by Brett Johnson
In England registration numbers
are a bit different from the license plates in the USA, which change
annually or at least periodically. Once assigned, in the UK the number
generally stays with the car for its life. The number XAR 11, however,
appeared on no less than five of the 270 or so Elevens built, and all of
these were "works" cars. It was not originally assigned to a
Lotus; indeed, it may never have actually been formally assigned to a
Lotus. The letters AR indicated that it originated from Chelmsford in
Essex, a fair distance from the Lotus "works" in North London.
The transfer to a Lotus is possibly tied to finding the number in a
scrapyard attached to a wrecked Austin while scavenging pieces for new
Lotus cars. Since the earliest examples of the marque were Austin
"specials," this could have explained the appearance on an
Eleven. If not, at least it's a good story.
The first XAR 11, chassis 160,
the eleventh Eleven first appeared at the Mobilgas Economy Run on June 9
- 10, 1956. Fitted with a detuned 1100 Coventry Climax FWA, it finished
a respectable second, averaging 60 mpg over the 650 mile route on public
roads. It subsequently was fitted with a 1500 cc FWB and was campaigned
that year in sports car races at Rouen, the British Grand Prix F-2
support race, Brands Hatch, Oulton Park and Imola. In its British Racing
Green Team Lotus livery this XAR 11 was piloted by none other than Colin
Chapman. This car was then shipped to U.S. Lotus importer, Jay
Chamberlain, who had the car painted yellow and installed a new FWA
engine, Lotus having kept the "special" works version.
The second XAR 11 was also
powered by the larger displacement FWB. It was the final wide-chassis
Eleven produced and was painted in white & blue, American racing colors, by request of its
first owner, Charles Moran. Chassis 275 was one of four works cars built
for Sebring 1957. The car was disqualified after running out of fuel and
being pushed into the pits by co-driver Jesse "Doc" Wyllie.
Moran campaigned that summer in Europe and results
included a 9th place finish at the Belgian Grand Prix for sports cars at
Spa. His tow vehicle was a Jeep Commander, painted in the same American
livery as the Lotus. Returning to race in the eastern U.S. this XAR 11
was again competing at Sebring in 1958 and 1959. It was then sold to H.
Warren Rohlfs, who ran it with a friend, Eric Pasquini, in sports car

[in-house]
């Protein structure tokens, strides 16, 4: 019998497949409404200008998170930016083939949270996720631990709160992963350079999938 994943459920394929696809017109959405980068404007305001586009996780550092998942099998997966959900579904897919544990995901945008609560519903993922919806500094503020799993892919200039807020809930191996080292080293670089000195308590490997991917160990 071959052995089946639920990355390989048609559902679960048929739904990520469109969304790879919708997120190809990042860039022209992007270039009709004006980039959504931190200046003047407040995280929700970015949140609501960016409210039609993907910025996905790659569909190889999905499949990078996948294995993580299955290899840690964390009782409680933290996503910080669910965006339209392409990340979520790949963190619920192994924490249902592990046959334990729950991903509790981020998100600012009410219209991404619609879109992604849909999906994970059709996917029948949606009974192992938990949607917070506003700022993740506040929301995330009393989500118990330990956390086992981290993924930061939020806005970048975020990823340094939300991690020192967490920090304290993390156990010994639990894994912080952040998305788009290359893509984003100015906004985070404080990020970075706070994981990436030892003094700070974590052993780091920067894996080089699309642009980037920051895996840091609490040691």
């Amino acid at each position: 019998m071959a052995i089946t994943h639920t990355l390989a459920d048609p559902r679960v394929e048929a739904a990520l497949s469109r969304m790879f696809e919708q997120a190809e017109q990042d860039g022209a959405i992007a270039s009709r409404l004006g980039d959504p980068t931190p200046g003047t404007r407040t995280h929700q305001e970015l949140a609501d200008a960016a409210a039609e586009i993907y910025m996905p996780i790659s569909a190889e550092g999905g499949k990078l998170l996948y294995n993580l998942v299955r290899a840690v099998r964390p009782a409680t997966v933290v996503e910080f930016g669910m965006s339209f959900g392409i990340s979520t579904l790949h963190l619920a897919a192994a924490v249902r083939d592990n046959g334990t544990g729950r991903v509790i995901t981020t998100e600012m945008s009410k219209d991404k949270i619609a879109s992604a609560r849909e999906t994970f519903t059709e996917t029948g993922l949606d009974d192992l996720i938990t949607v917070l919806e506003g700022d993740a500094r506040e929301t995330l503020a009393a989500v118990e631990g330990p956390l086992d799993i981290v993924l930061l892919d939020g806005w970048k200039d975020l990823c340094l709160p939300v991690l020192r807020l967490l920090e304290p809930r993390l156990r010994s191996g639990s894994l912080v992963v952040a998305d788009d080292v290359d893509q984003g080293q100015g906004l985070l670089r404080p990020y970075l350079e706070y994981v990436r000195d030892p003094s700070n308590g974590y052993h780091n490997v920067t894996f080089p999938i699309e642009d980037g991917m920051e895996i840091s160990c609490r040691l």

races in the Northeast until 1962, when it was part traded for a Jaguar
at a Connecticut dealership.
This Eleven survives today
This Eleven survives today
The third XAR 11 was, perhaps,
the most significant Eleven built, certainly of this group. This car,
chassis 323, was prepared for Le Mans with a special small bore FWA
fitted with a custom made three bearing crankshaft and displaced only
743 cc. This tiny engine was coupled with a lighter-weight body,
standard chassis and magnesium wheels. Its configuration allowed this
XAR 11 to compete in the coveted "Index of Performance"
category, which had been a stronghold for the French, and as such, a
special challenge for Chapman. Finishing fourteenth overall, it handily
won the Index. It subsequently competed at Rouen two weeks later and
with an 1100 FWA engine won at the Brands Hatch race on Boxing Day. It
was then sold to "Doc" Wyllie and shipped to America early in
1958. This car was reportedly destroyed in a racing accident
in July 1961 by owner Jim Kaser in an SCCA club race, but there are
occasional rumors that it survived. Perhaps someone can shed light
on this and put the rumors to rest.
A fourth XAR 11 is mentioned as
having run at the Rest and be Thankful Scottish Hill Climb the week
after Le Mans, June 29, 1957, finishing second. This car, driven by
Edward Lewis, had an FWB
engine and apparently made just one appearance in this guise. It may be
surmised that Chapman, anxious to capitalize on the instant notoriety of
the Index winner, simply arranged for the number to be used. The chassis
number of this and the fifth XAR 11 have been lost in obscurity.
The fifth and final XAR 11 was
entered in the 1958 British RAC Rally. It was definitely ill-suited for
this use, though not surprisingly, it did quite well on the
"special stages" held on race tracks. The segments where snow,
deep ruts and sharp corners were present proved too challenging and the
Eleven was not classified as a finisher. This rally participation was
actually a ploy to satisfy Le Mans organizers to allow participation in
the 1958 24 hour race. In retrospect, with the disappointment Le Mans
would bring, they may have been better served sitting out both events.
After this, the famous number was apparently retired by Lotus or perhaps returned to the car it originally came from. In the early 1980s it was found to be unused, was acquired, and is displayed today on an Eleven Sports model in England.